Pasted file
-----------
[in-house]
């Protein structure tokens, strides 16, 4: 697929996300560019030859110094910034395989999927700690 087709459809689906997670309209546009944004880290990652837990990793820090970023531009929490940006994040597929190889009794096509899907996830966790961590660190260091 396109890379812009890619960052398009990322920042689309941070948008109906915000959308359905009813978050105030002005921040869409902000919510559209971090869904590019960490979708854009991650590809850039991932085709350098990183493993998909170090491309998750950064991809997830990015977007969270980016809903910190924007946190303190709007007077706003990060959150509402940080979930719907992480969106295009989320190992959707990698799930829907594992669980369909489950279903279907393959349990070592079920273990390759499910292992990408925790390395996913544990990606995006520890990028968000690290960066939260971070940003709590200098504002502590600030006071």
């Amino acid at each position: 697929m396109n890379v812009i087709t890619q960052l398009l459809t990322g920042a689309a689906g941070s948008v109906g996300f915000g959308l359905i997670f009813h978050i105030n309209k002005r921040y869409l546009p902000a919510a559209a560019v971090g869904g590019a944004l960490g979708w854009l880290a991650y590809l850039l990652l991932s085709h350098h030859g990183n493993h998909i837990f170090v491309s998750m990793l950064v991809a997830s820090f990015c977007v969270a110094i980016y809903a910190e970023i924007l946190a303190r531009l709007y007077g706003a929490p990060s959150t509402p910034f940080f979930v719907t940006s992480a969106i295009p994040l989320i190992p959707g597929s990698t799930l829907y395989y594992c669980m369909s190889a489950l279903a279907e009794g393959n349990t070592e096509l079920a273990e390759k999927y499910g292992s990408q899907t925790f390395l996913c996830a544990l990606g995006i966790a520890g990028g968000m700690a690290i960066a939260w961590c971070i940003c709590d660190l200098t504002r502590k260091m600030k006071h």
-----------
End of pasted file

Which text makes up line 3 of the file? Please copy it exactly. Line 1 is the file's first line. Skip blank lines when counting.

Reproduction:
């Amino acid at each position: 697929m396109n890379v812009i087709t890619q960052l398009l459809t990322g920042a689309a689906g941070s948008v109906g996300f915000g959308l359905i997670f009813h978050i105030n309209k002005r921040y869409l546009p902000a919510a559209a560019v971090g869904g590019a944004l960490g979708w854009l880290a991650y590809l850039l990652l991932s085709h350098h030859g990183n493993h998909i837990f170090v491309s998750m990793l950064v991809a997830s820090f990015c977007v969270a110094i980016y809903a910190e970023i924007l946190a303190r531009l709007y007077g706003a929490p990060s959150t509402p910034f940080f979930v719907t940006s992480a969106i295009p994040l989320i190992p959707g597929s990698t799930l829907y395989y594992c669980m369909s190889a489950l279903a279907e009794g393959n349990t070592e096509l079920a273990e390759k999927y499910g292992s990408q899907t925790f390395l996913c996830a544990l990606g995006i966790a520890g990028g968000m700690a690290i960066a939260w961590c971070i940003c709590d660190l200098t504002r502590k260091m600030k006071h």